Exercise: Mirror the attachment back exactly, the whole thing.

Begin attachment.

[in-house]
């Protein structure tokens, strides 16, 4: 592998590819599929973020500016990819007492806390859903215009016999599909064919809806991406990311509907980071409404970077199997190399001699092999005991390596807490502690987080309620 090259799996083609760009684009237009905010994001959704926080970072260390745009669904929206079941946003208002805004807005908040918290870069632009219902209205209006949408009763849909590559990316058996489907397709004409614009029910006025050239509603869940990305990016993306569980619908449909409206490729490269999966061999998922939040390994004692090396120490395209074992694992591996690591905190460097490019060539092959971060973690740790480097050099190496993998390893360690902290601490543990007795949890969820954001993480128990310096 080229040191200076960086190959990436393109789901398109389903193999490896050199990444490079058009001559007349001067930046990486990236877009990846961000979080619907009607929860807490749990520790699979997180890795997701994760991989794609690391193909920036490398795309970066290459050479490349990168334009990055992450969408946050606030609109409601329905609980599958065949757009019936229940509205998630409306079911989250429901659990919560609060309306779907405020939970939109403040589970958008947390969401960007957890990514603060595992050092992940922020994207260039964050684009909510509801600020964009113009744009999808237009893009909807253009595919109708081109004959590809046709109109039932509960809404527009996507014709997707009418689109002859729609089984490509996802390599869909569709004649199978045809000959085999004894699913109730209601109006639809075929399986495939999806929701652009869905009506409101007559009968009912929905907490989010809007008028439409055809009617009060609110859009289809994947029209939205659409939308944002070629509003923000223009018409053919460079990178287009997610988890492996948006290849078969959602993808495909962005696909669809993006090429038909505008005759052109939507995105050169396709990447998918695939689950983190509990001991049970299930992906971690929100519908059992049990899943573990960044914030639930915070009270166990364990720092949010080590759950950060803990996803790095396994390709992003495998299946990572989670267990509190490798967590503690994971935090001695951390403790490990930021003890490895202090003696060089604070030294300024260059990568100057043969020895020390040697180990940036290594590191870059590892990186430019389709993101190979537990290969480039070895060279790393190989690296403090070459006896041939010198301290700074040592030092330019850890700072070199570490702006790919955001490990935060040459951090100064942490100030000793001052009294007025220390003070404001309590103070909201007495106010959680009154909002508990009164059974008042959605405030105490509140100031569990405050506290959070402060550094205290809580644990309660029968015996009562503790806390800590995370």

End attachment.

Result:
[in-house]
């Protein structure tokens, strides 16, 4: 592998590819599929973020500016990819007492806390859903215009016999599909064919809806991406990311509907980071409404970077199997190399001699092999005991390596807490502690987080309620 090259799996083609760009684009237009905010994001959704926080970072260390745009669904929206079941946003208002805004807005908040918290870069632009219902209205209006949408009763849909590559990316058996489907397709004409614009029910006025050239509603869940990305990016993306569980619908449909409206490729490269999966061999998922939040390994004692090396120490395209074992694992591996690591905190460097490019060539092959971060973690740790480097050099190496993998390893360690902290601490543990007795949890969820954001993480128990310096 080229040191200076960086190959990436393109789901398109389903193999490896050199990444490079058009001559007349001067930046990486990236877009990846961000979080619907009607929860807490749990520790699979997180890795997701994760991989794609690391193909920036490398795309970066290459050479490349990168334009990055992450969408946050606030609109409601329905609980599958065949757009019936229940509205998630409306079911989250429901659990919560609060309306779907405020939970939109403040589970958008947390969401960007957890990514603060595992050092992940922020994207260039964050684009909510509801600020964009113009744009999808237009893009909807253009595919109708081109004959590809046709109109039932509960809404527009996507014709997707009418689109002859729609089984490509996802390599869909569709004649199978045809000959085999004894699913109730209601109006639809075929399986495939999806929701652009869905009506409101007559009968009912929905907490989010809007008028439409055809009617009060609110859009289809994947029209939205659409939308944002070629509003923000223009018409053919460079990178287009997610988890492996948006290849078969959602993808495909962005696909669809993006090429038909505008005759052109939507995105050169396709990447998918695939689950983190509990001991049970299930992906971690929100519908059992049990899943573990960044914030639930915070009270166990364990720092949010080590759950950060803990996803790095396994390709992003495998299946990572989670267990509190490798967590503690994971935090001695951390403790490990930021003890490895202090003696060089604070030294300024260059990568100057043969020895020390040697180990940036290594590191870059590892990186430019389709993101190979537990290969480039070895060279790393190989690296403090070459006896041939010198301290700074040592030092330019850890700072070199570490702006790919955001490990935060040459951090100064942490100030000793001052009294007025220390003070404001309590103070909201007495106010959680009154909002508990009164059974008042959605405030105490509140100031569990405050506290959070402060550094205290809580644990309660029968015996009562503790806390800590995370």